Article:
2016 年 39 巻 7 号 p. 1224-1230
Radiosensitizers are used in cancer therapy to increase the γ-irradiation susceptibility of cancer cells, including radioresistant hypoxic cancer cells within solid tumors, so that radiotherapy can be applied at doses sufficiently low to minimize damage to adjacent normal tissues. Radiation-induced DNA damage is repaired by multiple repair systems, and therefore these systems are potential targets for radiosensitizers. We recently reported that the transient receptor potential vanilloid type 1 (TRPV1) channel is involved in early responses to DNA damage after γ-irradiation of human lung adenocarcinoma A549 cells. Therefore, we hypothesized that TRPV1 channel inhibitors would have a radiosensitizing effect by blocking repair of radiation-induced cell damage. Here, we show that pretreatment of A549 cells with the TRPV1 channel inhibitors capsazepine, AMG9810, SB366791 and BCTC suppressed the γ-ray-induced activation of early DNA damage responses, i.e., activation of the protein kinase ataxia-telangiectasia mutated (ATM) and accumulation of p53-binding protein 1 (53BP1). Further, the decrease of survival fraction at one week after γ-irradiation (2.0 Gy) was enhanced by pretreatment of cells with these inhibitors. On the other hand, inhibitor pretreatment did not affect cell viability, the number of apoptotic or necrotic cells, or DNA synthesis at 24 h after irradiation. These results suggest that inhibition of DNA repair by TRPV1 channel inhibitors in irradiated A549 cells caused gradual loss of proliferative ability, rather than acute facilitation of apoptosis or necrosis. TRPV1 channel inhibitors could be novel candidates for radiosensitizers to improve the efficacy of radiation therapy, either alone or in combination with other types of radiosensitizers.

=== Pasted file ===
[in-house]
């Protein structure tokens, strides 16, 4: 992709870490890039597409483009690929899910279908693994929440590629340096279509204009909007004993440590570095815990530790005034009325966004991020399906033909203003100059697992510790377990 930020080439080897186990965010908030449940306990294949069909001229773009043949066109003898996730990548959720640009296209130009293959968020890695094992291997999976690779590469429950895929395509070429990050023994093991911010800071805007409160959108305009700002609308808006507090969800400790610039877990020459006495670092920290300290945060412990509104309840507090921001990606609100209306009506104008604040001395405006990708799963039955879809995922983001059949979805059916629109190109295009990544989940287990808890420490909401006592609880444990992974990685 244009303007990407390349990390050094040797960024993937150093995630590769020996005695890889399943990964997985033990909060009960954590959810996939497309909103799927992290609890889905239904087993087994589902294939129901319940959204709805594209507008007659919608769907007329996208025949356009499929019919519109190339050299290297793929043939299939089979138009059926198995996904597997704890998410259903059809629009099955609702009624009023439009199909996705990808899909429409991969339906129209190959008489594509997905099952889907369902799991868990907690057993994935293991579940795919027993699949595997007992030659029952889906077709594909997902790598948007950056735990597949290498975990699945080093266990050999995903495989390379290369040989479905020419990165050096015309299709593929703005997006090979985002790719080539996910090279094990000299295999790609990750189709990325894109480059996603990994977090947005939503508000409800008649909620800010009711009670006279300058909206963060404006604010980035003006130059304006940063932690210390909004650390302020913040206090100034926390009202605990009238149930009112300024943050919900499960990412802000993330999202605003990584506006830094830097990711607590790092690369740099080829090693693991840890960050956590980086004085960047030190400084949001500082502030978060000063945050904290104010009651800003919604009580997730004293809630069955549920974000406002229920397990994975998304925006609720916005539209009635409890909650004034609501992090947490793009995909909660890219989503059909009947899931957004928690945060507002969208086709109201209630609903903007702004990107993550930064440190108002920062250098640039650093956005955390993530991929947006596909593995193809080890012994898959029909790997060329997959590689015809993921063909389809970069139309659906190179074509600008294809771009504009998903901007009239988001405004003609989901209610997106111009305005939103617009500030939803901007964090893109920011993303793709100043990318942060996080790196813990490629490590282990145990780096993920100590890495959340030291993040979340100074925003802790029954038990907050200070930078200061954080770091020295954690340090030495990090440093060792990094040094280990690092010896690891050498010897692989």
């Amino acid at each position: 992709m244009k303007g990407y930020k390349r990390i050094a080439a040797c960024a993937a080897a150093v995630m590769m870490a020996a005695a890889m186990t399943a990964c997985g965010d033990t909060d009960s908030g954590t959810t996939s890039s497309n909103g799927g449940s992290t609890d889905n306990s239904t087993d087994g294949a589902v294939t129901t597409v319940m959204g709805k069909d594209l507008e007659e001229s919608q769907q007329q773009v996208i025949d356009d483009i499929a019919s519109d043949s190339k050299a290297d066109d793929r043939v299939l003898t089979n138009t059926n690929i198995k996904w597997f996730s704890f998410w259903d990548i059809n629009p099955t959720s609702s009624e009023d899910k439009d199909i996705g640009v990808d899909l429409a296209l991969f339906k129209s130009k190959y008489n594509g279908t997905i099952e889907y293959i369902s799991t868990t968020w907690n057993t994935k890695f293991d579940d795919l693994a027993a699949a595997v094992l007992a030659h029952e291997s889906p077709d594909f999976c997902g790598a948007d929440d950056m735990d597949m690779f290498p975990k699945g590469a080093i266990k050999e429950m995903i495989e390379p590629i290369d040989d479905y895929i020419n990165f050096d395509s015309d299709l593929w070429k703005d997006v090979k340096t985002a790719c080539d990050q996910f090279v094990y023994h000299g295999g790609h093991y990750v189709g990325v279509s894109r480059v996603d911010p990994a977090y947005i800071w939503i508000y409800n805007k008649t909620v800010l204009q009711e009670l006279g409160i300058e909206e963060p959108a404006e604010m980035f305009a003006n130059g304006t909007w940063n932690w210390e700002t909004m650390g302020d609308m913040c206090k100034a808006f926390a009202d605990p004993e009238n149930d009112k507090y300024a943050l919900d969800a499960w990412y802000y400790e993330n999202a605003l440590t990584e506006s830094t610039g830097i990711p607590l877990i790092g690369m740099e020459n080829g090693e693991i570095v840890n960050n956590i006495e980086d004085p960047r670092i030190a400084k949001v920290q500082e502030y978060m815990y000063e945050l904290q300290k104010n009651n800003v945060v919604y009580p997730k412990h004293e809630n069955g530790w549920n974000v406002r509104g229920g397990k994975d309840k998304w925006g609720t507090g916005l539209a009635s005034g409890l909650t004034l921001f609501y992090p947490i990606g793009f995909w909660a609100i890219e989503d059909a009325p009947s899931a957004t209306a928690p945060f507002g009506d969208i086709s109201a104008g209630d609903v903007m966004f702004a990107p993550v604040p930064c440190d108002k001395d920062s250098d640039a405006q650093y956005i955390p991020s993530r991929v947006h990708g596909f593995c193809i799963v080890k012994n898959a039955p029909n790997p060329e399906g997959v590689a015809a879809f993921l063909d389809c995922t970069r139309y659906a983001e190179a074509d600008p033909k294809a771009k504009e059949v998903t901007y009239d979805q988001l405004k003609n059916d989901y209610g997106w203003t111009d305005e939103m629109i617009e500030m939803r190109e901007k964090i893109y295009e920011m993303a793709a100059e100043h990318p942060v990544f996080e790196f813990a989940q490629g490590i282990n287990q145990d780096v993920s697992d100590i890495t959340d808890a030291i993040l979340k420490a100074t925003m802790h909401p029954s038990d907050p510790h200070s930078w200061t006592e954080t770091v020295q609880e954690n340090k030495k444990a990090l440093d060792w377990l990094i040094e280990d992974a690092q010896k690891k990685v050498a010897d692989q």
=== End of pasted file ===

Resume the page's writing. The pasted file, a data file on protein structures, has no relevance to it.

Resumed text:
Radiation therapy plays an important role in treatment of numerous cancers,1) because ionizing radiation induces potentially lethal DNA damage, such as DNA double-strand breaks (DSBs). Although DSBs cause cell death or genomic instability,2,3) they can be repaired by mechanisms such as non-homologous end joining (NHEJ) or homologous recombination (HR). NHEJ rejoins the DNA ends without requiring sequence homologies, and is mediated by a DNA-dependent protein kinase holoenzyme. On the other hand, HR processes use undamaged homologous DNA sequences (sister chromatid or the homologous chromosome) to ensure the fidelity of the repair process.4–6) The DNA damage response pathways protect genomic integrity and act as a barrier against cancer,7) and are important for recovery of irradiated normal cells. However, overexpression of DNA repair proteins is involved in radioresistance of cancer cells,8–10) and therefore these mechanisms also decrease the efficiency of radiation therapy.
Since ionizing radiation does not discriminate between cancer cells and normal cells, damage to normal tissues is usually a dose-limiting factor in radiation therapy. In addition, many solid cancers develop a hypoxic central domain,11,12) and the hypoxic cells in this region are less susceptible to radiation.13) It is possible to use fractionated-dose irradiation, but this is less effective than a single dose because DNA repair (sublethal-damage repair) occurs during the inter-fraction intervals.14,15) Due to these issues, there is great interest in the use of radiosensitizers, such as gold nanoparticles or heat-shock-protein (Hsp) inhibitors, to improve the efficacy of cancer radiotherapy.16,17)
After irradiation of cells, early DNA repair responses, such as activation of ataxia telangiectasia mutated (ATM; a serine/threonine protein kinase), formation of phosphorylated histone variant H2AX (γH2AX), and accumulation of tumor suppressor p53-binding protein 1 (53BP1), are induced within 1 h.7,18) Activation of ATM induces phosphorylation of H2AX at DNA damage sites and triggers formation of a DNA damage response complex of RAD80, BRCA1 and 53BP1.19) Recently, we showed that transient receptor potential vanilloid type 1 (TRPV1) channel is involved in the early responses to radiation-induced DNA damage in A549 cells.20) TRPV1 channel is a non-selective cation channel, which serves as a pain receptor, and is activated by capsaicin, increased temperature (>43°C), oxidative stress, or hypertonicity.21,22) However, the role of TRPV1 channel in radiation-induced cellular responses has not been clarified.